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Elmer Gantry

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Overview

Today universally recognized as a landmark in American literature, Elmer Gantry scandalized readers when it was first published, causing Sinclair Lewis to be "invited" to a jail cell in New Hampshire and to his own lynching in Virginia. His portrait of a golden-tongued evangelist who rises to power within his church - a saver of souls who lives a life of hypocrisy, sensuality, and ruthless self-indulgence - is also the record of a period, a reign of grotesque vulgarity, which but for Lewis would have left no ...
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Overview

Today universally recognized as a landmark in American literature, Elmer Gantry scandalized readers when it was first published, causing Sinclair Lewis to be "invited" to a jail cell in New Hampshire and to his own lynching in Virginia. His portrait of a golden-tongued evangelist who rises to power within his church - a saver of souls who lives a life of hypocrisy, sensuality, and ruthless self-indulgence - is also the record of a period, a reign of grotesque vulgarity, which but for Lewis would have left no record of itself. Elmber Gantry has been called the greatest, most vital, and most penetrating study of hyposcriy that has been written since Voltaire.
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Product Details

  • ISBN-13: 9780451530752
  • Publisher: Penguin Group (USA) Incorporated
  • Publication date: 12/4/2007
  • Format: Mass Market Paperback
  • Edition description: Reissue
  • Pages: 496
  • Sales rank: 417,383
  • Product dimensions: 4.08 (w) x 6.70 (h) x 1.30 (d)

Meet the Author

Sinclair Lewis was born in 1885 in Sauk Centre, Minnesota, and graduated from Yale University in 1908. His college career was interrupted by various part-time occupations, including a period working at the Helicon Home Colony, Upton Sinclair’s socialist experiment in New Jersey. He worked for some years as a free lance editor and journalist, during which time he published several minor novels. But with the publication of Main Street (1920), which sold half a million copies, he achieved wide recognition. This was followed by the two novels considered by many to be his finest, Babbitt (1922) and Arrowsmith (1925), which was awarded the Pulitzer Prize in 1926, but declined by Lewis. In 1930, following Elmer Gantry (1927) and Dodsworth (1929), Sinclair Lewis became the first American author to be awarded the Nobel Prize for distinction in world literature. This was the apogee of his literary career, and in the period from Ann Vickers (1933) to the posthumously published World So Wide (1951) Lewis wrote ten novels that reveal the progressive decline of his creative powers. From Main Street to Stockholm, a collection of his letters, was published in 1952, and The Man from Main Street, a collection of essays, in 1953. During his last years Sinclair Lewis wandered extensively in Europe, and after his death in Rome in 1951 his ashes were returned to his birthplace.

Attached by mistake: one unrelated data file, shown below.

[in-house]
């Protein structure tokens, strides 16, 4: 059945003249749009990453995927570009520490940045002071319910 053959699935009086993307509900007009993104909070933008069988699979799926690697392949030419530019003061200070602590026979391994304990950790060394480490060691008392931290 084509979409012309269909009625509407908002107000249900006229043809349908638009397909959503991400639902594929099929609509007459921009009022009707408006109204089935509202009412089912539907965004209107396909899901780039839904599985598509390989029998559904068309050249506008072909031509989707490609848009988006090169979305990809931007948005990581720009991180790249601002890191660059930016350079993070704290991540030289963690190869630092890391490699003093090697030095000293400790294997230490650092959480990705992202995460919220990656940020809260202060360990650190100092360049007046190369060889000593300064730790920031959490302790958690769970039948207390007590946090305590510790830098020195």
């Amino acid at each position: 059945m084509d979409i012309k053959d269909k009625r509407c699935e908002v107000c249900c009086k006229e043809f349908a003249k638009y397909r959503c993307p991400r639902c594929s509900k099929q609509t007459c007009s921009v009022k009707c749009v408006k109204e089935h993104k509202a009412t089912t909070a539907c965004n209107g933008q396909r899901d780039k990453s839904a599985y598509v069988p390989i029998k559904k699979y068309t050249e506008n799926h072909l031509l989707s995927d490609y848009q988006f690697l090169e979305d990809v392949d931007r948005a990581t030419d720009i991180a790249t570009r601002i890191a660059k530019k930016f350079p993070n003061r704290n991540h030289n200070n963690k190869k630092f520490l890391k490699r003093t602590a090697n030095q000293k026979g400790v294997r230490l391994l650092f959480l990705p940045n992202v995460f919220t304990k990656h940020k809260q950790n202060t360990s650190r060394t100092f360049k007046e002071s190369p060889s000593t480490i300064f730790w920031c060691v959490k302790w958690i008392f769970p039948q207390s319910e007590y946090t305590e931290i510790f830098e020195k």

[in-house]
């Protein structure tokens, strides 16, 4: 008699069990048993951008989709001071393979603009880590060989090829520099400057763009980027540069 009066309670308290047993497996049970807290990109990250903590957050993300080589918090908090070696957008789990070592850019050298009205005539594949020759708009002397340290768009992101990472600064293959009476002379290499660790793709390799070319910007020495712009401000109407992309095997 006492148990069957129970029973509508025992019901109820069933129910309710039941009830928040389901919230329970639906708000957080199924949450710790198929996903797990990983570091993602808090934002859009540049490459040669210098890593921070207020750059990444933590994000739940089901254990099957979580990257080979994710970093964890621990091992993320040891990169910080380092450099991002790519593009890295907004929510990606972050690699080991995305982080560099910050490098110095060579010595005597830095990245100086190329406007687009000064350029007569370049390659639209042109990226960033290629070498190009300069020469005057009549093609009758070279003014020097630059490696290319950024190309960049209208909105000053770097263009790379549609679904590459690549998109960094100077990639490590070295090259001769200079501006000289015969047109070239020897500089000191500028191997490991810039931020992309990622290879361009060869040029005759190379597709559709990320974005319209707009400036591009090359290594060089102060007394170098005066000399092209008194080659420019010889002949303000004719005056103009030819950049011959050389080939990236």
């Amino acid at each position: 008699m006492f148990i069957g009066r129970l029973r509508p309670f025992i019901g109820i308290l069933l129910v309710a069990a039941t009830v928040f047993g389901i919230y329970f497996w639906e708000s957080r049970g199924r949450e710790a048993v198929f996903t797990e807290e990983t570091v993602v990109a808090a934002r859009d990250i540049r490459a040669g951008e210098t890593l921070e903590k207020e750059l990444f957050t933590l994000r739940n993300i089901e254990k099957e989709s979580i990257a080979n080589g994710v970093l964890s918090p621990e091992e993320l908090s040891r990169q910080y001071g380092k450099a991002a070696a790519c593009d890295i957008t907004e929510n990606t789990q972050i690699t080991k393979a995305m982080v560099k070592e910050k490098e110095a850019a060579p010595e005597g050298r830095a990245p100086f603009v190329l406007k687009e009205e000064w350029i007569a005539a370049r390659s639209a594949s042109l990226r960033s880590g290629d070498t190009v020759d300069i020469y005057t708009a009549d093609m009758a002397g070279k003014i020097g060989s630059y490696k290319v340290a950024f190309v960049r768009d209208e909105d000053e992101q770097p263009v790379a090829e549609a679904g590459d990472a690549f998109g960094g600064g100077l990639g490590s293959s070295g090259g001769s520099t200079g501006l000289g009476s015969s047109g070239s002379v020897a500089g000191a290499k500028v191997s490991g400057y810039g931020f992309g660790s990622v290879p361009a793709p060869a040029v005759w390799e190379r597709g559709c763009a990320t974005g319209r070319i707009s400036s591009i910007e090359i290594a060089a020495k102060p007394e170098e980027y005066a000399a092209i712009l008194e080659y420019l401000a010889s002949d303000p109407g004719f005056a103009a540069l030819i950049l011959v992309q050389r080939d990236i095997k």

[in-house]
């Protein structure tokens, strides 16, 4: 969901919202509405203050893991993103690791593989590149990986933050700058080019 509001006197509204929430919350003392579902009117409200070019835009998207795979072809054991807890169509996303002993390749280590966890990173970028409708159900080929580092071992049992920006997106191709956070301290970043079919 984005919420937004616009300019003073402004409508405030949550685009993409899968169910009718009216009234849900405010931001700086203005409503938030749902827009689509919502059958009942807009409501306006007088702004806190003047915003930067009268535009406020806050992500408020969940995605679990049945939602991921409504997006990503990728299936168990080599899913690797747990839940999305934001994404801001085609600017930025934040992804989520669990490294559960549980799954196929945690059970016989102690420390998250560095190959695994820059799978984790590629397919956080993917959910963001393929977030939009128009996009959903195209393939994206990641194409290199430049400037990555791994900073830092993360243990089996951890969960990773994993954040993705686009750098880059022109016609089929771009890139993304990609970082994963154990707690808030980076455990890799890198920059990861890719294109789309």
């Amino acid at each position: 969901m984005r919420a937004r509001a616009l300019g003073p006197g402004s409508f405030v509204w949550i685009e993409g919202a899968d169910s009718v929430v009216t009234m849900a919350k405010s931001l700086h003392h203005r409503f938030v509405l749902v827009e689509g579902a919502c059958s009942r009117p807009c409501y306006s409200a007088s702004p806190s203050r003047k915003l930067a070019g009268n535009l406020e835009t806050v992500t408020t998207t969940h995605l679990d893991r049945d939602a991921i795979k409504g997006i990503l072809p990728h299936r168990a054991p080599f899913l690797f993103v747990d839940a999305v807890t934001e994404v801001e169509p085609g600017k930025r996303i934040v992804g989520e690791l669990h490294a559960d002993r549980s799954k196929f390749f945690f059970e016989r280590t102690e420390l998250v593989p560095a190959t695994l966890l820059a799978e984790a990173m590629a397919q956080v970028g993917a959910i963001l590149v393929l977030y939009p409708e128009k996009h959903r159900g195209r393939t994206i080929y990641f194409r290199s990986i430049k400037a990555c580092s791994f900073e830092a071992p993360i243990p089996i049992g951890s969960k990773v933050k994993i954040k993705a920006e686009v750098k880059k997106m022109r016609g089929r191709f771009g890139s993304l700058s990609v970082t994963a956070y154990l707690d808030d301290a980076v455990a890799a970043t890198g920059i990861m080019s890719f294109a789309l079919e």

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Customer Reviews